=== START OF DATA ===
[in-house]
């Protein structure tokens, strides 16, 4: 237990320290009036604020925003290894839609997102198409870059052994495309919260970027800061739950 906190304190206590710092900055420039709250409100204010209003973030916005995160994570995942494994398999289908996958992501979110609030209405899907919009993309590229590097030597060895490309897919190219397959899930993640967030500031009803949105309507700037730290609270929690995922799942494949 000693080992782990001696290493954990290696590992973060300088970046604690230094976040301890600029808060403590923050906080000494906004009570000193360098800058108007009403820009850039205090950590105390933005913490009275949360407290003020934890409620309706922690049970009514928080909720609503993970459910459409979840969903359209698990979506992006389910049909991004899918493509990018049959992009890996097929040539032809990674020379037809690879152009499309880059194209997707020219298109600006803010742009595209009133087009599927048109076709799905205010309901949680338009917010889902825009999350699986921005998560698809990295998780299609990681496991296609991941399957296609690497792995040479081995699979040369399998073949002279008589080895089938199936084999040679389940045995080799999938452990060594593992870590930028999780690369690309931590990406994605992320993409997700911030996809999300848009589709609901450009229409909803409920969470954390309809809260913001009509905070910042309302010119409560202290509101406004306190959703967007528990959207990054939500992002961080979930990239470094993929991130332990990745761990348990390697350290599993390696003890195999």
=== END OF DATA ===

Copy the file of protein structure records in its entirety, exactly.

[in-house]
């Protein structure tokens, strides 16, 4: 237990320290009036604020925003290894839609997102198409870059052994495309919260970027800061739950 906190304190206590710092900055420039709250409100204010209003973030916005995160994570995942494994398999289908996958992501979110609030209405899907919009993309590229590097030597060895490309897919190219397959899930993640967030500031009803949105309507700037730290609270929690995922799942494949 000693080992782990001696290493954990290696590992973060300088970046604690230094976040301890600029808060403590923050906080000494906004009570000193360098800058108007009403820009850039205090950590105390933005913490009275949360407290003020934890409620309706922690049970009514928080909720609503993970459910459409979840969903359209698990979506992006389910049909991004899918493509990018049959992009890996097929040539032809990674020379037809690879152009499309880059194209997707020219298109600006803010742009595209009133087009599927048109076709799905205010309901949680338009917010889902825009999350699986921005998560698809990295998780299609990681496991296609991941399957296609690497792995040479081995699979040369399998073949002279008589080895089938199936084999040679389940045995080799999938452990060594593992870590930028999780690369690309931590990406994605992320993409997700911030996809999300848009589709609901450009229409909803409920969470954390309809809260913001009509905070910042309302010119409560202290509101406004306190959703967007528990959207990054939500992002961080979930990239470094993929991130332990990745761990348990390697350290599993390696003890195999």